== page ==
CASE STUDY 1: IRRIGATION BOOSTING THE SOCIO-ECONOMIC STATUS OF WOMEN: A CASE OF SULULU IRRIGATION SCHEME IN SALIMA DISTRICT
“My house now has iron sheets and food shortages are no longer a problem, my children and I are happy, thanks to the support from the WYEE project” Mercy Adini.
Mercy Adini is a member of the Sululu Irrigation scheme in Salima. Her Cooperative is one of the beneficiaries of the UNWomen supported Women and Youth Economic Empowerment Project. In the year 2018/2019 she attended business management, financial literacy and management as well as pitch trainings that were facilitated by mHub. Through these trainings Mercy and her cooperative were taught how to manage group finances, develop sustainable business models, effective marketing and how to pitch their business. Her cooperative came out top in the Salima pitching competition which saw them walk away with seed funding of 1.5 million kwacha. Through this, they have managed to expand their land ownership from owning ½ acre of land to now purchasing 4 acres. This has not only boosted their cooperative, the effects have also greatly improved their families. Mercy Adini narrated;
“I now pay school feed for my children with no problems”
Some members of Sululu irrigation posing in their newly purchased piece of land
Before the capacity building learning labs, the 28 member cooperative was facing challenges in meeting the demand on the market with their monthly sales being roughly Mwk87, 000 to now realizing Mwk 585,000 monthly sales during harvest. As a member of the cooperative Mercy and her colleagues are required to pay a mandatory fee of 10 thousand kwacha per year for membership as well as 10% of harvest sales to the group. This was a big challenge as they were not able to pump enough water for irrigation using an electric pump which was costly. Mercy and members of her cooperative struggled to make ends meet because this meant that their harvest would be low. She struggled to put iron sheets on her house, pay school fees for her children and provide healthy and nutritious food. The seed funding not only supported in their purchasing of new land, the cooperative also purchased 2 new solar irrigation pumps. This has made their work easier as they are now able to meet the demands on the market hence increasing their profits.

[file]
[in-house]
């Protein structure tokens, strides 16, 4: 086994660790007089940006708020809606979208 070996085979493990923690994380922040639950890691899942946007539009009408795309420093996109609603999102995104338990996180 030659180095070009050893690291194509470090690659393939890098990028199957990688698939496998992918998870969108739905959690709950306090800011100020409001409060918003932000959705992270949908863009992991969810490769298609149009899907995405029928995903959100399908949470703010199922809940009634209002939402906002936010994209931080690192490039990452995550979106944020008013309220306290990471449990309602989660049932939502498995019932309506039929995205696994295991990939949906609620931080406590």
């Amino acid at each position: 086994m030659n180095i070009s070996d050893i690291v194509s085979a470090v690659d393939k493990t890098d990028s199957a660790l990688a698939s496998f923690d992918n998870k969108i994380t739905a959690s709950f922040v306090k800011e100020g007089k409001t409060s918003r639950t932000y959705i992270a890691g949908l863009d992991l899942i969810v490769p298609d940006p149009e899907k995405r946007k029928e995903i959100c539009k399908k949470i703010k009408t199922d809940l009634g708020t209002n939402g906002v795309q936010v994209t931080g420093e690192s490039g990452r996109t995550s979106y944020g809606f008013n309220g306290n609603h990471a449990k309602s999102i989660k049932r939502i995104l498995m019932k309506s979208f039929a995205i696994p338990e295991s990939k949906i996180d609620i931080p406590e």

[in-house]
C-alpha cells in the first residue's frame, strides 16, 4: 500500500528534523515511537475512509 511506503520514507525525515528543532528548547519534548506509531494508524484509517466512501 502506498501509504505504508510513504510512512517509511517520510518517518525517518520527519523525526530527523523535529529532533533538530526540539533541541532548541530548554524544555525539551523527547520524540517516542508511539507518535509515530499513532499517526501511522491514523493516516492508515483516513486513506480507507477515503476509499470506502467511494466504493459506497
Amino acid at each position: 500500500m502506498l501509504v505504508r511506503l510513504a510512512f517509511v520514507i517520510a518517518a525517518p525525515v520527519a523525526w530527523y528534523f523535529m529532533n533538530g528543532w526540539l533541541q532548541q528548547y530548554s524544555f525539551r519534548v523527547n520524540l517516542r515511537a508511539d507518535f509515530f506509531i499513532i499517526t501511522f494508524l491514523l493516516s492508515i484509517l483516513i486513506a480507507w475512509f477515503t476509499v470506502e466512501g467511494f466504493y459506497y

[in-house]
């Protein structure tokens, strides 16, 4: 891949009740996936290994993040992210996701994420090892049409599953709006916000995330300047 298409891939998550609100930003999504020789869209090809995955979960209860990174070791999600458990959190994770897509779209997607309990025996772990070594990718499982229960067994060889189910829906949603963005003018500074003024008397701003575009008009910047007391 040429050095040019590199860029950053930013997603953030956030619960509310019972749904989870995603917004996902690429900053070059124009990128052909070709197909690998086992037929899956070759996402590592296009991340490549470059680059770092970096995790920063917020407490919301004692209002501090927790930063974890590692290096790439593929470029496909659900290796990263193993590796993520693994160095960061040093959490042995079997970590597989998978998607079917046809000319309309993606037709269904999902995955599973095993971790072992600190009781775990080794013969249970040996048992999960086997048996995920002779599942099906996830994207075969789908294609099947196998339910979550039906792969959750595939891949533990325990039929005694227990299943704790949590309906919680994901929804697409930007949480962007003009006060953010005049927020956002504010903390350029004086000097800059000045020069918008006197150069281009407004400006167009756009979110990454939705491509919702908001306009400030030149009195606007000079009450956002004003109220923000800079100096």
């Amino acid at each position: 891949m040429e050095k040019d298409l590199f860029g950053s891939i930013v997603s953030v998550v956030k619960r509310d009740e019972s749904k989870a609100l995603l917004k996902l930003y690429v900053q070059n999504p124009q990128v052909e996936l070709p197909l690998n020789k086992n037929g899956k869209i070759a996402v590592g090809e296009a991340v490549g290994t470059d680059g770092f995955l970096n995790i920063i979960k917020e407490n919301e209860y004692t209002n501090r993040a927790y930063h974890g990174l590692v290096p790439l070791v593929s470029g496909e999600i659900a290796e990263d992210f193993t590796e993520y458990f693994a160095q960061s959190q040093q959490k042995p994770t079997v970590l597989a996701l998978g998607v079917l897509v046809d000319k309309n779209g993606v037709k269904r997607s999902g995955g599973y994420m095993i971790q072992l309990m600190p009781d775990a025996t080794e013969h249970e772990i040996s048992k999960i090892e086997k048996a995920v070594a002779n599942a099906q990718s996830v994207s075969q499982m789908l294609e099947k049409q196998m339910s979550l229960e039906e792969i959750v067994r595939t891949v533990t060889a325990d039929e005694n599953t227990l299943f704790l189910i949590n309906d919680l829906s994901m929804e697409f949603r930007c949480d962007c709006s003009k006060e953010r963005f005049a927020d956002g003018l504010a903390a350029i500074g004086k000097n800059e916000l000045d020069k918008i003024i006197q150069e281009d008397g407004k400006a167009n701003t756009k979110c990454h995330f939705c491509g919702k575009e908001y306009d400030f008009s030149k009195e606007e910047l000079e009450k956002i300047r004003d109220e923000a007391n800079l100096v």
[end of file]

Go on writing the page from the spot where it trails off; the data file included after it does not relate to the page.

21 families with an average of 6 members per family have indirectly benefited from the financial security experienced by its members. These families have paid school fees for their children, built and maintained new houses, and constantly provided for the needs of the home.
CASE STUDY 3: EXPOSURE TO NEW MARKETS THROUGH WYEE SUPPORT
“As a supervisor of Mphinga Rice Cooperative, I have seen great progress in the members regarding personal finances through the increase in new markets both within and outside Karonga district. “ Dingani Vinthukutu-Agriculture Extension District Officer
Mphinga rice cooperative situated in Karonga district started operating in 2007. The cooperative has 22 all women membership. During the first year of implementation of the WYEE project, the cooperative received financial support of 1.5 million kwacha from UN Women through a mHub supported pitching event that was preceded by trainings in business management, financial literacy and management, basic accounting and business model canvas. Through this support, the members adopted new ways finance savings, business planning and management. Their biggest challenge as a cooperative was the lack of capital to purchase more rice. Upon receiving funds from the WYEE project, the cooperative increased the number of 50kg rice bags from 28 to 101 this boosted their business and has since benefited their member. Since the training workshops, members have been able to start a village bank (since August 2018 till to date) by contributing K15, 000, K10, 000 for membership and K200 towards social fund in case of emergencies. Members of the cooperative have been able to start other small businesses to boost the cooperative from the village bank funds. “ The members now have iron sheets on their houses, they pay school fees for their children and some have even expanded into animal farming owning pigs” Dingani Vinthukutu
Their visibility as a cooperative has been boosted and are now able to sell their rice outside of Karonga. In 2018 the cooperative was offered some opportunity to participate at the Agriculture Trade Fair in Blantyre. The cooperative gained market exposure at the Fair. Trade fair is a market platform that allows agribusiness people interact with different stakeholders and potential individual buyers. Currently, the cooperative has three stable markets within and outside Karonga where they supply their rice at a good price such as Mzuzu hotel and established market vendors in Karonga district.
Members of Mphinga rice cooperative during a training discussion with UN Women and mHub teams at Mphinga warehouse in Karonga district.
Members of Mphinga rice cooperative showcasing their branded rice packages at the International Agriculture Trade Fair in Blantyre.